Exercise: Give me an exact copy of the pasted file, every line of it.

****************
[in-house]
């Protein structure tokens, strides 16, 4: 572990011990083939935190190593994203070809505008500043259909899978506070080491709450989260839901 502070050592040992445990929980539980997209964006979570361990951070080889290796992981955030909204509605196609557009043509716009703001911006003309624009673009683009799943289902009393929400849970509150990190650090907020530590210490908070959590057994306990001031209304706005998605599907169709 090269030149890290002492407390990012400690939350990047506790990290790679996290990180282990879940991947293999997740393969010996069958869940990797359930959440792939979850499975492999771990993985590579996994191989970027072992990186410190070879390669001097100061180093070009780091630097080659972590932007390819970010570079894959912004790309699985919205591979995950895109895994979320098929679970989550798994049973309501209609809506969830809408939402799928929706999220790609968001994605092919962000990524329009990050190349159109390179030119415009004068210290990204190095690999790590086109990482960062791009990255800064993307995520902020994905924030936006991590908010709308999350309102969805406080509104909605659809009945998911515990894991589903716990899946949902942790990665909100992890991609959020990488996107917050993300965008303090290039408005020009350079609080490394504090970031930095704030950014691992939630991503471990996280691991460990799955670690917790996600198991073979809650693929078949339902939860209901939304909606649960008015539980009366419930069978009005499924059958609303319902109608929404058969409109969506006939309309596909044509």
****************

[in-house]
């Protein structure tokens, strides 16, 4: 572990011990083939935190190593994203070809505008500043259909899978506070080491709450989260839901 502070050592040992445990929980539980997209964006979570361990951070080889290796992981955030909204509605196609557009043509716009703001911006003309624009673009683009799943289902009393929400849970509150990190650090907020530590210490908070959590057994306990001031209304706005998605599907169709 090269030149890290002492407390990012400690939350990047506790990290790679996290990180282990879940991947293999997740393969010996069958869940990797359930959440792939979850499975492999771990993985590579996994191989970027072992990186410190070879390669001097100061180093070009780091630097080659972590932007390819970010570079894959912004790309699985919205591979995950895109895994979320098929679970989550798994049973309501209609809506969830809408939402799928929706999220790609968001994605092919962000990524329009990050190349159109390179030119415009004068210290990204190095690999790590086109990482960062791009990255800064993307995520902020994905924030936006991590908010709308999350309102969805406080509104909605659809009945998911515990894991589903716990899946949902942790990665909100992890991609959020990488996107917050993300965008303090290039408005020009350079609080490394504090970031930095704030950014691992939630991503471990996280691991460990799955670690917790996600198991073979809650693929078949339902939860209901939304909606649960008015539980009366419930069978009005499924059958609303319902109608929404058969409109969506006939309309596909044509």